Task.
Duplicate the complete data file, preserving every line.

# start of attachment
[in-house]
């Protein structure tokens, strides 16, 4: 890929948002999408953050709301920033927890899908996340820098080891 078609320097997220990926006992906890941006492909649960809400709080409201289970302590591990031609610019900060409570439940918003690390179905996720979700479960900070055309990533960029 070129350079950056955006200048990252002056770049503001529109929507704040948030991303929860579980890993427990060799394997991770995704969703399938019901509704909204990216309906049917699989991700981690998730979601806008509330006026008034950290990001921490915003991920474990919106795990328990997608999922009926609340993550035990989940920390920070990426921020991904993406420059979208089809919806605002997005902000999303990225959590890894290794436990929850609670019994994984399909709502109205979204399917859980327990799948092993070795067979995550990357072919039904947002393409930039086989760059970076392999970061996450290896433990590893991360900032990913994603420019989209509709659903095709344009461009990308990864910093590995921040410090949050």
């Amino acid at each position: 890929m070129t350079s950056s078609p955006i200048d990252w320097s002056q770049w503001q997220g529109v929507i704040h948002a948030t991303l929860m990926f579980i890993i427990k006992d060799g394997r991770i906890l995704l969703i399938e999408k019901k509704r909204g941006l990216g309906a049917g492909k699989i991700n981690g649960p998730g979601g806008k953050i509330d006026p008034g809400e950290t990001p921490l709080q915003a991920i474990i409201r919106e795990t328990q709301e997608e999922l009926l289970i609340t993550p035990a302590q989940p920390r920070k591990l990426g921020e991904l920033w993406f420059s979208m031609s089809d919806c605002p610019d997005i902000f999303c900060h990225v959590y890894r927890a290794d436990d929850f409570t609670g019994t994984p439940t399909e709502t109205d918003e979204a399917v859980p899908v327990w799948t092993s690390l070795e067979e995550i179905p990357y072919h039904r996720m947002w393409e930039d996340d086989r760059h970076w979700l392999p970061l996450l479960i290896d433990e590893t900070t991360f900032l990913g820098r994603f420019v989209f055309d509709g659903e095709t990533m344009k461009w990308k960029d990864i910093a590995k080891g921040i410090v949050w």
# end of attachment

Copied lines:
[in-house]
């Protein structure tokens, strides 16, 4: 890929948002999408953050709301920033927890899908996340820098080891 078609320097997220990926006992906890941006492909649960809400709080409201289970302590591990031609610019900060409570439940918003690390179905996720979700479960900070055309990533960029 070129350079950056955006200048990252002056770049503001529109929507704040948030991303929860579980890993427990060799394997991770995704969703399938019901509704909204990216309906049917699989991700981690998730979601806008509330006026008034950290990001921490915003991920474990919106795990328990997608999922009926609340993550035990989940920390920070990426921020991904993406420059979208089809919806605002997005902000999303990225959590890894290794436990929850609670019994994984399909709502109205979204399917859980327990799948092993070795067979995550990357072919039904947002393409930039086989760059970076392999970061996450290896433990590893991360900032990913994603420019989209509709659903095709344009461009990308990864910093590995921040410090949050």
């Amino acid at each position: 890929m070129t350079s950056s078609p955006i200048d990252w320097s002056q770049w503001q997220g529109v929507i704040h948002a948030t991303l929860m990926f579980i890993i427990k006992d060799g394997r991770i906890l995704l969703i399938e999408k019901k509704r909204g941006l990216g309906a049917g492909k699989i991700n981690g649960p998730g979601g806008k953050i509330d006026p008034g809400e950290t990001p921490l709080q915003a991920i474990i409201r919106e795990t328990q709301e997608e999922l009926l289970i609340t993550p035990a302590q989940p920390r920070k591990l990426g921020e991904l920033w993406f420059s979208m031609s089809d919806c605002p610019d997005i902000f999303c900060h990225v959590y890894r927890a290794d436990d929850f409570t609670g019994t994984p439940t399909e709502t109205d918003e979204a399917v859980p899908v327990w799948t092993s690390l070795e067979e995550i179905p990357y072919h039904r996720m947002w393409e930039d996340d086989r760059h970076w979700l392999p970061l996450l479960i290896d433990e590893t900070t991360f900032l990913g820098r994603f420019v989209f055309d509709g659903e095709t990533m344009k461009w990308k960029d990864i910093a590995k080891g921040i410090v949050w």